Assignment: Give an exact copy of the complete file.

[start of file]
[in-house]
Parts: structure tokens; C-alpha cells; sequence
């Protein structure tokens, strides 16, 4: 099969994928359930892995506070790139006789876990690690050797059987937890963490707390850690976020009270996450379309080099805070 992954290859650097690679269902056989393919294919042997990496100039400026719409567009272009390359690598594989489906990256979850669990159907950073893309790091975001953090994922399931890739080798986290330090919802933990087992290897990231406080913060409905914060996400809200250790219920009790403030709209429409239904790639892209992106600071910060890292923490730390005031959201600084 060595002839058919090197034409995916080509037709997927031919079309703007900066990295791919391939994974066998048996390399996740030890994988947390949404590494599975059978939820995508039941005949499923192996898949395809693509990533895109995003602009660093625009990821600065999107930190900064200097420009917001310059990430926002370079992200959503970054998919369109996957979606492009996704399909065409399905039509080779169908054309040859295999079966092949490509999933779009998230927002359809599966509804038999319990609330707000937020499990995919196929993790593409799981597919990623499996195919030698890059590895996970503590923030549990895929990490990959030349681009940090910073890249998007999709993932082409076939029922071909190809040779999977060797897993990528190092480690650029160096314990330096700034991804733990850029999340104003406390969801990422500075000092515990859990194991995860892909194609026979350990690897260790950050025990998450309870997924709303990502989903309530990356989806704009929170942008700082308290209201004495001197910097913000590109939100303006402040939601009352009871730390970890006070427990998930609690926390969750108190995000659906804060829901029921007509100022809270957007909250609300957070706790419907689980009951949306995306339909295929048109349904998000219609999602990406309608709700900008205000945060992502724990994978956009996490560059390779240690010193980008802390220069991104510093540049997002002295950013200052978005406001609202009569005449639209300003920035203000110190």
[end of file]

[in-house]
Parts: structure tokens; C-alpha cells; sequence
């Protein structure tokens, strides 16, 4: 099969994928359930892995506070790139006789876990690690050797059987937890963490707390850690976020009270996450379309080099805070 992954290859650097690679269902056989393919294919042997990496100039400026719409567009272009390359690598594989489906990256979850669990159907950073893309790091975001953090994922399931890739080798986290330090919802933990087992290897990231406080913060409905914060996400809200250790219920009790403030709209429409239904790639892209992106600071910060890292923490730390005031959201600084 060595002839058919090197034409995916080509037709997927031919079309703007900066990295791919391939994974066998048996390399996740030890994988947390949404590494599975059978939820995508039941005949499923192996898949395809693509990533895109995003602009660093625009990821600065999107930190900064200097420009917001310059990430926002370079992200959503970054998919369109996957979606492009996704399909065409399905039509080779169908054309040859295999079966092949490509999933779009998230927002359809599966509804038999319990609330707000937020499990995919196929993790593409799981597919990623499996195919030698890059590895996970503590923030549990895929990490990959030349681009940090910073890249998007999709993932082409076939029922071909190809040779999977060797897993990528190092480690650029160096314990330096700034991804733990850029999340104003406390969801990422500075000092515990859990194991995860892909194609026979350990690897260790950050025990998450309870997924709303990502989903309530990356989806704009929170942008700082308290209201004495001197910097913000590109939100303006402040939601009352009871730390970890006070427990998930609690926390969750108190995000659906804060829901029921007509100022809270957007909250609300957070706790419907689980009951949306995306339909295929048109349904998000219609999602990406309608709700900008205000945060992502724990994978956009996490560059390779240690010193980008802390220069991104510093540049997002002295950013200052978005406001609202009569005449639209300003920035203000110190």